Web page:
The department’s budget for non-profits was initially R223-million less for 2024/25 than it was in 2023/24, but Lesufi said the 2024/25 budget would be “restored” from R1.8-billion to R2.4-billion.

Read more in Daily Maverick: Gauteng, KZN non-profits sound future funding alarm after Social Development budget cuts

The current crisis mirrors the crisis of 2023/24 when the GDSD attempted to slash millions from the budget earmarked for social care services, inciting widespread protests from NPOs across the province. Lesufi ultimately reinstated the subsidies that NPOs received in the 2022/2023 financial year.

Carelse said she was uncertain if the funding cuts would stay in place as there had been no official feedback from the department regarding this.

“I know the Premier said that they would all restore all funding that was cut, but we haven’t received any formal communication from them in that regard. My staff is rendering services to our current beneficiaries, but we have stopped rendering services to new beneficiaries because we just don’t have the capacity,” she said.

If the cuts stay in place, the organisation ​​may need to stop rendering services to their 577 foster kids.

Vetten said GCCC would have to closely monitor the situation.

“We will have to keep a very careful eye on whether or not the Premier’s grand promises of additional funding are actually going to materialise, and if they do, how will they then be used?”

Department response: denials and administrative challenges

The department, in its reply opposing the application, denied allegations that there had been unreasonable delays in processing applications and in making payments to approved NPOs.

Acting head of department (HOD) Bongani Ngomane said the process had been hindered by the “administrative challenges” within the department, which also include the recent departure of its former HOD, Matilda Gasela.

“That said, the processing of applications for funding is being undertaken urgently, and the department anticipates having completed it on or before 24 May, and to have informed all applicants of the outcome of their applications by that date.”

The department also provided background on the lead-up to the current crisis, saying it was sparked by findings of maladministration in the funding process by various regulatory bodies, including the auditor-general (AG), which required rectification by the department.

Ngomane said the funding process had historically lacked internal controls, creating a “fertile environment for maladministration and fraud”. The department changed its funding adjudication process this year, appointing external panels to select which organisations should receive funding.

‘There is a crisis in our sector’

The department has in previous months refuted that there is a crisis within the sector, saying that they have made significant progress in finalising the SLAs and payments to NPOs had commenced.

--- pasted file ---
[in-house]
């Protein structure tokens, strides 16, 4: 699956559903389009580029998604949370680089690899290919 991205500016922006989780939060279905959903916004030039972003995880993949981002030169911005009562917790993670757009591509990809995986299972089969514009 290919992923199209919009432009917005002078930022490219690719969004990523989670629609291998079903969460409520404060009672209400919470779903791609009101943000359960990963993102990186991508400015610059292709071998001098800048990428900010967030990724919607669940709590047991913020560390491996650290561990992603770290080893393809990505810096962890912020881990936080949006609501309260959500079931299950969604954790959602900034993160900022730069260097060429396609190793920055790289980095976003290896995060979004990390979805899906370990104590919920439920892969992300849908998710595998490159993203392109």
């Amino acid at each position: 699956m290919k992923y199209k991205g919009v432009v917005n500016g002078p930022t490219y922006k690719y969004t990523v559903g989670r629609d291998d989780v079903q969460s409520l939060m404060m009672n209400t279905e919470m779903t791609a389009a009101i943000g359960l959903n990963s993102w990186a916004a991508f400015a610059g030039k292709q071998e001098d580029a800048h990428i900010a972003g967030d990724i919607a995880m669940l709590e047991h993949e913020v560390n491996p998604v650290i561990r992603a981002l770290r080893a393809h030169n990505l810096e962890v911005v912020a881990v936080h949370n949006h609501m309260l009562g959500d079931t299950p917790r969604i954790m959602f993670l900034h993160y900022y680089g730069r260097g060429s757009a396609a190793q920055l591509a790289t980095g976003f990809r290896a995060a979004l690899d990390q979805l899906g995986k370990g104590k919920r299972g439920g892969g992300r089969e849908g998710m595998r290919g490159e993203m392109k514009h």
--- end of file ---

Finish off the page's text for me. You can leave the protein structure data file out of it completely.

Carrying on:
On 10 May, department spokesperson Themba Gadebe told Daily Maverick that over 1,700 applicant NPOs have been adjudicated and more than two-quarters of SLAs have been concluded. Gadebe also said a report tallying all numbers in terms of different programmes, key findings made, and outcomes to the series of forensic audits launched by the department in the past year would be available in due course.

“The department says there is no problem, but there is a crisis in our sector. This is not just for child protection; we’re talking about NPOs that provide care for people with disabilities and need 24-hour care that haven’t received funding since March. There are organisations caring for the elderly and they haven’t received funding,” said Carelse.

“I think in our case with child protection, if we’re not able to go out to a place where a child is being abused, the outcome of that could be that the child potentially can die. People say we are overreacting but we are not, this is a crisis.” DM


Comments - Please in order to comment.

  • Ann Bown says:

    Civil Society Organisations have to remain proactive…budget oversight is one way! Lisa Vetten did her homework asking many tough questions based on facts and figures.

  • Alan Watkins says:

    “We will have to keep a very careful eye on whether or not the Premier’s grand promises of additional funding are actually going to materialise, and if they do, how will they then be used?”

    I can tell you now. Promises will not be kept, vulnerable people will be placed in more vulnerable positions, people in charge will steal more.

  • Confucious Says says:

    Well done! The people working in the government department are so clueless that despite court orders, still cannot make a decision or get going. They are mentally frozen and do not know what to do! Thank goodness for Civil Society!

  • Trevor Pope says:

    The money for the kits-konstabels had to come from somewhere. Perhaps this is where?

  • Jennifer Hughes says:

    This awful government is breaking my spirit. I am so grateful for the amazing civil society organisations that are keeping our country going, and that prove that South Africa is better than its ‘leadership’. Some days, though, it’s hard to see any light at the end of the tunnel.